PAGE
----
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The Framework Convention for the Protection of National Minorities: A Policy Analysis

1 September 2002

In the 1990s, major wars erupted in the former Yugoslavia and in the Caucasus, while violence continued in the Basque Country, Corsica and Northern Ireland. In other parts of Europe, serious political tensions have developed around minority issues, for example, between ethnic Russians and ethnic majorities in a number of countries of the former Soviet Union, and between ethnic Hungarians and ethnic majorities in Romania and Slovakia. Distrust between different ethnic groups has been used by political leaders to reinforce their positions of power and, on occasion, this has resulted in conflict between ethnic groups. The major conflicts have subsided but latent tensions exist in many places.In most countries there is intolerance and prejudice towards asylum-seekers, immigrants and towards certain ethnic minorities. In particular, discrimination against the Roma has continued across Europe at government and community level. Xenophobic political parties of the right have attracted growing support in parts of Western Europe and their attitudes are often left unchallenged by the State.In Central and Eastern Europe, some States often place Roma children in schools for those with severe learning difficulties. Many Roma children come from poor families, and some do not speak the official language well, but excluding them from mainstream education exacerbates their problems rather than addressing them. In southern Europe, some States deny the existence of whole communities. If the Framework Convention on National Minorities (FCNM) is properly applied, it will put an end to this, and to many other injustices and humiliations.The FCNM was designed to create a legally-binding Convention to protect national minorities, and to promote tolerance throughout society. The FCNM’s Preamble refers to the protection of national minorities as being essential to stability, democratic security and peace. It emphasizes the components of a pluralist and genuinely democratic society. It also identifies the need for tolerance and dialogue to enrich society. Today, many people, both individually and collectively, are excluded politically, socially, economically and culturally. The effective implementation of the FCNM is essential for the development of a stable and inclusive Europe.Minority Rights Group International (MRG) has played an active role in promoting international standards to protect minorities and to foster intercommunity harmony. These are identified in the FCNM’s Preamble as sources of inspiration for the Convention. Consequently, MRG became actively involved with the FCNM – the first legally binding, multilateral instrument devoted to the protection of national minorities – lobbying States to ratify the Convention and in 1998 published a critique of the FCNM. MRG believes that the FCNM is important for minority protection in Europe, and also creates a valuable global precedent.The fifth anniversary of the Convention’s entry into force is now approaching. The monitoring cycle has been completed for many States, follow-up initiatives have begun and a major second round of reporting will begin in 2004. This policy paper reviews developments, examines how far MRG’s recommendations of 1998 were met and identifies key recommendations for the future. The initial draft of this paper was circulated to MRG’s partners and was a focus of a regional policy workshop on the FCNM held in Budapest in April 2002. Consequently, the recommendations in section 6 of this paper already enjoy broad support.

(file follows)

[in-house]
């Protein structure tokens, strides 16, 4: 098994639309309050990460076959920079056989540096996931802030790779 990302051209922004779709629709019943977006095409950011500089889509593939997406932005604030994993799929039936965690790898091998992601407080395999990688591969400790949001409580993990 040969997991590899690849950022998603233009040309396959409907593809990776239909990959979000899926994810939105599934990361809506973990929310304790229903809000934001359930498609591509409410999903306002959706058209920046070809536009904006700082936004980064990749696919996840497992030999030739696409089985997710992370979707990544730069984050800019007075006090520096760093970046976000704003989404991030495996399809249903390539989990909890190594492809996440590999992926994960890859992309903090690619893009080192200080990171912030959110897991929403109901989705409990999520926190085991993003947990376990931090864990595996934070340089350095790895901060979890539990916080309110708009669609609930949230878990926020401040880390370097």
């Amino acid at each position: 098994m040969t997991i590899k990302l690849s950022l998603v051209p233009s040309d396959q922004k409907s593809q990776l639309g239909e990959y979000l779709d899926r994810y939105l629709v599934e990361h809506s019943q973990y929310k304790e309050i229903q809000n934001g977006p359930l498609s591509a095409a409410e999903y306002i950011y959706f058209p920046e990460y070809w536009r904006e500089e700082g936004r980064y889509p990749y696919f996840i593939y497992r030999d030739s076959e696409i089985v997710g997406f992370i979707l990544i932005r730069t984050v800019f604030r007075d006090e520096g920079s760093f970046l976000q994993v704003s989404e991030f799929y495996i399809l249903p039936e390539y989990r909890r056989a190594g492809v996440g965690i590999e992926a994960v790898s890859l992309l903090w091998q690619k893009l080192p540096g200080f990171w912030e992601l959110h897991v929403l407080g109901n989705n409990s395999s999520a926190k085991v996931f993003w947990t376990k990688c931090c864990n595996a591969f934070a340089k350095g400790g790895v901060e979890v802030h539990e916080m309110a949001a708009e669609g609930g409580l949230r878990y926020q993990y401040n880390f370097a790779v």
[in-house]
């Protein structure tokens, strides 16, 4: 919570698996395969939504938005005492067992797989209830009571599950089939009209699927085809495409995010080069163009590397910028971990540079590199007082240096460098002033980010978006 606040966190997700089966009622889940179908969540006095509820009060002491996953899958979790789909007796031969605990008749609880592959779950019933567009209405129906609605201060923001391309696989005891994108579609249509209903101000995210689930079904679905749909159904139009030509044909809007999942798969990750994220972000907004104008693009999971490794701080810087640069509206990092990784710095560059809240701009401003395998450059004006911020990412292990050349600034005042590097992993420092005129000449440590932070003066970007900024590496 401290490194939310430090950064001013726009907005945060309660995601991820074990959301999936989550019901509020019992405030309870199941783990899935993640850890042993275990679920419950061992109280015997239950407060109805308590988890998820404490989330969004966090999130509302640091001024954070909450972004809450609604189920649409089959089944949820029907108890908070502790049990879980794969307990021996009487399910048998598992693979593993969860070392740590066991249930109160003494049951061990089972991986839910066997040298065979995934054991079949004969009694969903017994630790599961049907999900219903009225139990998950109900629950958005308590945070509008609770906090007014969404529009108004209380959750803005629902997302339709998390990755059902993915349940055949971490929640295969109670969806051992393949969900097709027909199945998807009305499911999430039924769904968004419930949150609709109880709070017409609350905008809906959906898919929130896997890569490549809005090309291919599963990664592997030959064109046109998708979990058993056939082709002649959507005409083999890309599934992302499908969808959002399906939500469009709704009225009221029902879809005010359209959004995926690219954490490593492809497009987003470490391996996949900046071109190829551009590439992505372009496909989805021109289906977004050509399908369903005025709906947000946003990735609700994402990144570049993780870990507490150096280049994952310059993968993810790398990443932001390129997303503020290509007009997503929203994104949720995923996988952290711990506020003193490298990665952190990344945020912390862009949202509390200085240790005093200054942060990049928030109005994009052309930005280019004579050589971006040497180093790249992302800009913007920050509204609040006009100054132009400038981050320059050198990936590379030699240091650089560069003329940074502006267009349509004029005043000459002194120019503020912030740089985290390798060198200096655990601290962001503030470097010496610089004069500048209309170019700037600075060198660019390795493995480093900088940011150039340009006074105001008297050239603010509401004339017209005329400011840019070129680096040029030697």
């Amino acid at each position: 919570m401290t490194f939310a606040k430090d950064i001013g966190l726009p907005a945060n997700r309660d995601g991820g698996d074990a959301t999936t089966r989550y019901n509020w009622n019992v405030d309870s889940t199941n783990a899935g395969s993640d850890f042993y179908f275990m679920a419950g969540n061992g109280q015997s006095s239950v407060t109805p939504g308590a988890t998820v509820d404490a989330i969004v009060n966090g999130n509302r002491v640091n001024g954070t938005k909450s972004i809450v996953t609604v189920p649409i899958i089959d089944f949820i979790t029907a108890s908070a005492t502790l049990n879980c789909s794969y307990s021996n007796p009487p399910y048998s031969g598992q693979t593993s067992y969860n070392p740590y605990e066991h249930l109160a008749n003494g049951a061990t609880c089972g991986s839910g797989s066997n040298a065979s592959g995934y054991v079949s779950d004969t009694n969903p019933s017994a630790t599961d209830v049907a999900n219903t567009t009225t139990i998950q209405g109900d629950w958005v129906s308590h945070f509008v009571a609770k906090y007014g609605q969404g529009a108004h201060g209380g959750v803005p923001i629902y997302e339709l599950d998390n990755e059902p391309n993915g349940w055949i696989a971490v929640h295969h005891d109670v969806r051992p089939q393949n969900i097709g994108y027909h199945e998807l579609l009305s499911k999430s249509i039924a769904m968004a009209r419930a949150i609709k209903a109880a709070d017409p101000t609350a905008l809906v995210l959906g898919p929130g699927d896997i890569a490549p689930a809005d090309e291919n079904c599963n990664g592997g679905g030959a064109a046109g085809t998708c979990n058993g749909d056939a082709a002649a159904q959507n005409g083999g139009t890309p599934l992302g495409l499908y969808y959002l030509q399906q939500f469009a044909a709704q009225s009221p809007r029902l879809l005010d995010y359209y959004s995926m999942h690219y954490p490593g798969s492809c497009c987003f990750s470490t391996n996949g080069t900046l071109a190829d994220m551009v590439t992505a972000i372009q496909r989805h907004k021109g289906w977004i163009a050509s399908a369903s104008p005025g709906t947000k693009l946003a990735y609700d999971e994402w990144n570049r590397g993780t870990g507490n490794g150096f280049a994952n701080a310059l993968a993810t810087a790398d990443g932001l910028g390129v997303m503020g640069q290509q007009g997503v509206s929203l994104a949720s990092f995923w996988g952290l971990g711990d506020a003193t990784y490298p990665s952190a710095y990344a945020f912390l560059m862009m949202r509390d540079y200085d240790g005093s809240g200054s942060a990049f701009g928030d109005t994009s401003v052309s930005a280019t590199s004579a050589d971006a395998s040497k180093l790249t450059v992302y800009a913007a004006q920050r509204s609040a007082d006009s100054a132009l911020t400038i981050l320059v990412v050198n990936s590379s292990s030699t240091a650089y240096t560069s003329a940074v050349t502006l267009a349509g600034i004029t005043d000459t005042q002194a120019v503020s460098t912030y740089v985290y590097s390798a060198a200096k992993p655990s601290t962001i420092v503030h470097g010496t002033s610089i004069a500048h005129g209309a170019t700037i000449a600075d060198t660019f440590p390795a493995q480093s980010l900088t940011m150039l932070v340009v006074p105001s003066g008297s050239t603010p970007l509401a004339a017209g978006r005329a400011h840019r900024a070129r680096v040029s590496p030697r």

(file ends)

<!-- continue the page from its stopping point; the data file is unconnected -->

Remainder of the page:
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Alan Phillips